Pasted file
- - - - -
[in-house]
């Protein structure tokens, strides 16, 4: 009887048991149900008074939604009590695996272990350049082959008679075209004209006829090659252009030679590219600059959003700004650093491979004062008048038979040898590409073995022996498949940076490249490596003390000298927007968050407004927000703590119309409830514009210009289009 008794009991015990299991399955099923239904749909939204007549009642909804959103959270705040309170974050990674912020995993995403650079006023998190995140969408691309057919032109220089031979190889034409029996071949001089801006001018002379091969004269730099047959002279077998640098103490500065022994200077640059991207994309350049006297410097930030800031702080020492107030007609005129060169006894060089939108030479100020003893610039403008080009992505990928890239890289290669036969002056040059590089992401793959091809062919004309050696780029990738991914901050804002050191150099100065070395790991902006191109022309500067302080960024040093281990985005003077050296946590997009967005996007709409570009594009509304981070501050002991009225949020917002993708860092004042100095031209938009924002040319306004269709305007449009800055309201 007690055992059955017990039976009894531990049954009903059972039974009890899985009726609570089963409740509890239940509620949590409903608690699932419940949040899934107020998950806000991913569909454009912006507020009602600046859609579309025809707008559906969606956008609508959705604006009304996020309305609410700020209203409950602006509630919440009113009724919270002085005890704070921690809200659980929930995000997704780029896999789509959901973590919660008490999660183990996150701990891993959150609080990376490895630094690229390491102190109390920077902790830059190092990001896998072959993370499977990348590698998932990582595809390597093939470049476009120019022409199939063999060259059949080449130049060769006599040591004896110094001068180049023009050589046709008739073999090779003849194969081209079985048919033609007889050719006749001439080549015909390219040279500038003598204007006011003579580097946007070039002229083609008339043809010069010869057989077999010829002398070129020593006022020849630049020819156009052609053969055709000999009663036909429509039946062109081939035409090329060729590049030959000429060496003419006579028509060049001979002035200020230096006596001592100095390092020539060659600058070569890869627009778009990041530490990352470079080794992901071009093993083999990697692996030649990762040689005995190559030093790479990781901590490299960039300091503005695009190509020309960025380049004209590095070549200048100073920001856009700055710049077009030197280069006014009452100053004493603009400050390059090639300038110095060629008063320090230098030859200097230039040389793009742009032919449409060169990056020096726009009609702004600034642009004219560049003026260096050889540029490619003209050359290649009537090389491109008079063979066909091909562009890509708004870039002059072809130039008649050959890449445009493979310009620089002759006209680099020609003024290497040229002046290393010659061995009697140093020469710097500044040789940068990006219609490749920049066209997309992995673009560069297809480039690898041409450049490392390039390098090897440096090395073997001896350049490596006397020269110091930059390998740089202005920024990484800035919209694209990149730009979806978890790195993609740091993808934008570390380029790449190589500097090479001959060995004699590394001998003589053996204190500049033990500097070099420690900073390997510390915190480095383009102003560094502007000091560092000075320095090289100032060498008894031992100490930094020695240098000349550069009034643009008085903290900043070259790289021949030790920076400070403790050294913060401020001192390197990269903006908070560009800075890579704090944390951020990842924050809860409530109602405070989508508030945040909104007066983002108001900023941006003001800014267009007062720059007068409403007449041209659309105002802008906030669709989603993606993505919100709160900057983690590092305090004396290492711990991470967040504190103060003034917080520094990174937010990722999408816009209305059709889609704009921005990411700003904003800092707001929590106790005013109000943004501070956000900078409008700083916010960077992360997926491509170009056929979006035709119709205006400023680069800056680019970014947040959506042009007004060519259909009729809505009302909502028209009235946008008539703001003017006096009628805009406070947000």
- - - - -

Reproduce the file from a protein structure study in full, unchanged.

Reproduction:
[in-house]
């Protein structure tokens, strides 16, 4: 009887048991149900008074939604009590695996272990350049082959008679075209004209006829090659252009030679590219600059959003700004650093491979004062008048038979040898590409073995022996498949940076490249490596003390000298927007968050407004927000703590119309409830514009210009289009 008794009991015990299991399955099923239904749909939204007549009642909804959103959270705040309170974050990674912020995993995403650079006023998190995140969408691309057919032109220089031979190889034409029996071949001089801006001018002379091969004269730099047959002279077998640098103490500065022994200077640059991207994309350049006297410097930030800031702080020492107030007609005129060169006894060089939108030479100020003893610039403008080009992505990928890239890289290669036969002056040059590089992401793959091809062919004309050696780029990738991914901050804002050191150099100065070395790991902006191109022309500067302080960024040093281990985005003077050296946590997009967005996007709409570009594009509304981070501050002991009225949020917002993708860092004042100095031209938009924002040319306004269709305007449009800055309201 007690055992059955017990039976009894531990049954009903059972039974009890899985009726609570089963409740509890239940509620949590409903608690699932419940949040899934107020998950806000991913569909454009912006507020009602600046859609579309025809707008559906969606956008609508959705604006009304996020309305609410700020209203409950602006509630919440009113009724919270002085005890704070921690809200659980929930995000997704780029896999789509959901973590919660008490999660183990996150701990891993959150609080990376490895630094690229390491102190109390920077902790830059190092990001896998072959993370499977990348590698998932990582595809390597093939470049476009120019022409199939063999060259059949080449130049060769006599040591004896110094001068180049023009050589046709008739073999090779003849194969081209079985048919033609007889050719006749001439080549015909390219040279500038003598204007006011003579580097946007070039002229083609008339043809010069010869057989077999010829002398070129020593006022020849630049020819156009052609053969055709000999009663036909429509039946062109081939035409090329060729590049030959000429060496003419006579028509060049001979002035200020230096006596001592100095390092020539060659600058070569890869627009778009990041530490990352470079080794992901071009093993083999990697692996030649990762040689005995190559030093790479990781901590490299960039300091503005695009190509020309960025380049004209590095070549200048100073920001856009700055710049077009030197280069006014009452100053004493603009400050390059090639300038110095060629008063320090230098030859200097230039040389793009742009032919449409060169990056020096726009009609702004600034642009004219560049003026260096050889540029490619003209050359290649009537090389491109008079063979066909091909562009890509708004870039002059072809130039008649050959890449445009493979310009620089002759006209680099020609003024290497040229002046290393010659061995009697140093020469710097500044040789940068990006219609490749920049066209997309992995673009560069297809480039690898041409450049490392390039390098090897440096090395073997001896350049490596006397020269110091930059390998740089202005920024990484800035919209694209990149730009979806978890790195993609740091993808934008570390380029790449190589500097090479001959060995004699590394001998003589053996204190500049033990500097070099420690900073390997510390915190480095383009102003560094502007000091560092000075320095090289100032060498008894031992100490930094020695240098000349550069009034643009008085903290900043070259790289021949030790920076400070403790050294913060401020001192390197990269903006908070560009800075890579704090944390951020990842924050809860409530109602405070989508508030945040909104007066983002108001900023941006003001800014267009007062720059007068409403007449041209659309105002802008906030669709989603993606993505919100709160900057983690590092305090004396290492711990991470967040504190103060003034917080520094990174937010990722999408816009209305059709889609704009921005990411700003904003800092707001929590106790005013109000943004501070956000900078409008700083916010960077992360997926491509170009056929979006035709119709205006400023680069800056680019970014947040959506042009007004060519259909009729809505009302909502028209009235946008008539703001003017006096009628805009406070947000």